[Twitter] you believe a rapist when he says he didn’t know it was rape? This must be a joke, seriously.
[Me] I am not defending a rapist. I am saying there is a societal problem in understanding what rape is

The conversation was brought to a halt only by my admitting that I wondered if the man who raped me had realised he’d done it at the time.  (As an aside, I think he must have known.  Not only was I mostly passed out comatose, but the violence was extreme (over 4 years on I can still see the remains of the bruising on my thigh) and the vaginal & anal penetration by espresso machine hub isn’t on the menu for your normal, run of the mill, drunken fumble).  But, I did spend many years wondering about it, and when I wrote about it on this blog (see, http://musingsofemilyrose.blogspot.co.uk/2012/08/triggered.html Triggered), a Twitter friend RT’d with the words, ‘this man doesn’t know he’s a rapist.’  (As a further aside, it was interesting that the other party pulled out of the conversation, and very civilly, telling me to take care and sending hugs, only when I revealed myself as rape survivor.  Does that make my opinion count for more?  It shouldn’t, I don’t think).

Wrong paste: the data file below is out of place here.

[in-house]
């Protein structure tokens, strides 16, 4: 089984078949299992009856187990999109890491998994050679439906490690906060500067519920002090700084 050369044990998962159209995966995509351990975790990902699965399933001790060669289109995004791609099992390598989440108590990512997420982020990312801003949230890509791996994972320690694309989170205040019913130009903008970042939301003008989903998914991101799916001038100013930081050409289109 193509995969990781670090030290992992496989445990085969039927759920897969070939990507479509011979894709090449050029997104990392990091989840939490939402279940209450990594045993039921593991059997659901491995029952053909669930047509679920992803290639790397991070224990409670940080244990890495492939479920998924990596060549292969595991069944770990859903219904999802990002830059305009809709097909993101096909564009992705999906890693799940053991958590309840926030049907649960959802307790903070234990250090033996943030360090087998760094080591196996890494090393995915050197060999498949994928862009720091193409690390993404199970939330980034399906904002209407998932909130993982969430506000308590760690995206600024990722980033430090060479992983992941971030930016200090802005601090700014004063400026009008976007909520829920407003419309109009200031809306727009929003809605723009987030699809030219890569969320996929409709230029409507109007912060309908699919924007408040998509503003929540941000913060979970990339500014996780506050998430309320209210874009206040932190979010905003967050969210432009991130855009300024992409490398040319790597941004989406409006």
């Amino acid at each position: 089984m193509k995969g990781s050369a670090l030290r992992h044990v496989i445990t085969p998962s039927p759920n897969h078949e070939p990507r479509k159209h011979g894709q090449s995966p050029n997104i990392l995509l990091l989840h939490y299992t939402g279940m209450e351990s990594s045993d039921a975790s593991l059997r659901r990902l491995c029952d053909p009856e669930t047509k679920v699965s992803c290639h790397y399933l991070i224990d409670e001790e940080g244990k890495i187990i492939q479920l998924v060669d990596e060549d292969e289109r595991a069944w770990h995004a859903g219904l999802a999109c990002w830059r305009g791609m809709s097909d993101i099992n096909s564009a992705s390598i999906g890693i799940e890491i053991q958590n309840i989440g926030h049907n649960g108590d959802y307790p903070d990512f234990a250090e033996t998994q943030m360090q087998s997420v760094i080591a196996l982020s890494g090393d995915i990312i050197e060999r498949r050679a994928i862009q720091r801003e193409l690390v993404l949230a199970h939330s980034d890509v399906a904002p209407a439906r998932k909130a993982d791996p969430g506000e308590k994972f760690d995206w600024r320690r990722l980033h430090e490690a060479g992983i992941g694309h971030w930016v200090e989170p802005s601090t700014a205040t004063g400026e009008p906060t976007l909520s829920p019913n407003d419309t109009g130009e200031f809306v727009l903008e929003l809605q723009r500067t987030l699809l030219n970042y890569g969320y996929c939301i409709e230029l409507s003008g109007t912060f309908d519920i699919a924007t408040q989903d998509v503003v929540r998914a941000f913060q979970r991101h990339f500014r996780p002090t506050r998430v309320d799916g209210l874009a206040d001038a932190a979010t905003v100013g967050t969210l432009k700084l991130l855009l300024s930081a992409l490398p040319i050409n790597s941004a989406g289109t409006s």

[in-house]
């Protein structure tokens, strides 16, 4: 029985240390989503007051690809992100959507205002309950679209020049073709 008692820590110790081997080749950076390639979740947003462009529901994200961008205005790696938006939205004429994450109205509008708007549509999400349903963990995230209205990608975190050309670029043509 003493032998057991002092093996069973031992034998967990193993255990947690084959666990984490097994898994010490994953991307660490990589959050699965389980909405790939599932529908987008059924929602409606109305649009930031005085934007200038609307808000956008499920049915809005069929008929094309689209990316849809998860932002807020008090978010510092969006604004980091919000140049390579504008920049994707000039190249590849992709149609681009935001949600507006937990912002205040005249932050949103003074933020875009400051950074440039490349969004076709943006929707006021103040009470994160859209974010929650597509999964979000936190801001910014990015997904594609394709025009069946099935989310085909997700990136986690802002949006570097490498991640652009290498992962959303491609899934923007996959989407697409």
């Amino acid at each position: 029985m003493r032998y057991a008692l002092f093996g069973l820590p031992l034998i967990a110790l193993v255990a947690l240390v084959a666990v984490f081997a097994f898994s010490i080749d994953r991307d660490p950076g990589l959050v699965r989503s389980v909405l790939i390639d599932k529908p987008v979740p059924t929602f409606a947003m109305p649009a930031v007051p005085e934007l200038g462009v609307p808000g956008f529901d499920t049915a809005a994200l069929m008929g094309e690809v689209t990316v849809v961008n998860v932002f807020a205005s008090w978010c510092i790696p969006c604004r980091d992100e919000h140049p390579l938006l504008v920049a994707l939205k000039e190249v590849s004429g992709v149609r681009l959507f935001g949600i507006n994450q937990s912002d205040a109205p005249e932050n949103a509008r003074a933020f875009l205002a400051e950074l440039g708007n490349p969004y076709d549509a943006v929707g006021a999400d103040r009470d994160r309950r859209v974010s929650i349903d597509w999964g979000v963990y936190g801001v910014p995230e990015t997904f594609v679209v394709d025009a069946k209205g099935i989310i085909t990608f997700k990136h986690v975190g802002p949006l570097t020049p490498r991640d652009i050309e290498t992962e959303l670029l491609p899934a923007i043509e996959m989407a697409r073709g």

And perhaps the medium of 140 characters is really not enough to engage in a conversation on this. But I absolutely, totally, think that one of the only ways out of this rape epidemic where somewhere between 1 in 3 and 1 in 8 women will experience rape or sexual assault in their lifetime (dependent on which study you pick) is to educate men and society at large as to what rape is.  To be really clear, so there never is any doubt.  So that, instead of the adverts that tell us not to get into an unbooked minicab, there are adverts that spell out, in the simplest of terms, that having sex when consent isn’t enthusiastic & explicit is rape.